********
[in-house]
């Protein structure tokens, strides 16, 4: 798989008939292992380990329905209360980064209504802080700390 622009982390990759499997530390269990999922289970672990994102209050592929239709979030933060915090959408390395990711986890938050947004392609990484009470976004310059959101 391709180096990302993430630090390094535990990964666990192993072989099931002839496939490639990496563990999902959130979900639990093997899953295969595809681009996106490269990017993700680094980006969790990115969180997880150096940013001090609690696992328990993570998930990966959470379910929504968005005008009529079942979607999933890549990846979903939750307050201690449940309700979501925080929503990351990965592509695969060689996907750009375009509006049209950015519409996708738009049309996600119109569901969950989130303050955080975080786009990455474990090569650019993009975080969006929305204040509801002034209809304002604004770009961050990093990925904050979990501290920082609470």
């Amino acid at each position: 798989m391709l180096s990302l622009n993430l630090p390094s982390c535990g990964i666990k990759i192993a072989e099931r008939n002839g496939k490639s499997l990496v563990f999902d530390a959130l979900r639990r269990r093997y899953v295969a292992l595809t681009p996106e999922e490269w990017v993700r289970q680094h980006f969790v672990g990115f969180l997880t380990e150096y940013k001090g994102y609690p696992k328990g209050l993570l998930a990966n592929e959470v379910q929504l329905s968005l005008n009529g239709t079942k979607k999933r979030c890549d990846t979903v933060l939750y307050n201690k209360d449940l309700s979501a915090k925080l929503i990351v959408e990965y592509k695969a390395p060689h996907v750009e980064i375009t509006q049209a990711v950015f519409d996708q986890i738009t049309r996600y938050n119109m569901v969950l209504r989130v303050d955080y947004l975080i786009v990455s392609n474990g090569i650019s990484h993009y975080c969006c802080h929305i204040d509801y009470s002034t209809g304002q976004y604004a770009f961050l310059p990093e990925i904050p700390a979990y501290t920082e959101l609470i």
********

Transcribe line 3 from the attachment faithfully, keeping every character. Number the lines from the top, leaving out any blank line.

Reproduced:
């Amino acid at each position: 798989m391709l180096s990302l622009n993430l630090p390094s982390c535990g990964i666990k990759i192993a072989e099931r008939n002839g496939k490639s499997l990496v563990f999902d530390a959130l979900r639990r269990r093997y899953v295969a292992l595809t681009p996106e999922e490269w990017v993700r289970q680094h980006f969790v672990g990115f969180l997880t380990e150096y940013k001090g994102y609690p696992k328990g209050l993570l998930a990966n592929e959470v379910q929504l329905s968005l005008n009529g239709t079942k979607k999933r979030c890549d990846t979903v933060l939750y307050n201690k209360d449940l309700s979501a915090k925080l929503i990351v959408e990965y592509k695969a390395p060689h996907v750009e980064i375009t509006q049209a990711v950015f519409d996708q986890i738009t049309r996600y938050n119109m569901v969950l209504r989130v303050d955080y947004l975080i786009v990455s392609n474990g090569i650019s990484h993009y975080c969006c802080h929305i204040d509801y009470s002034t209809g304002q976004y604004a770009f961050l310059p990093e990925i904050p700390a979990y501290t920082e959101l609470i």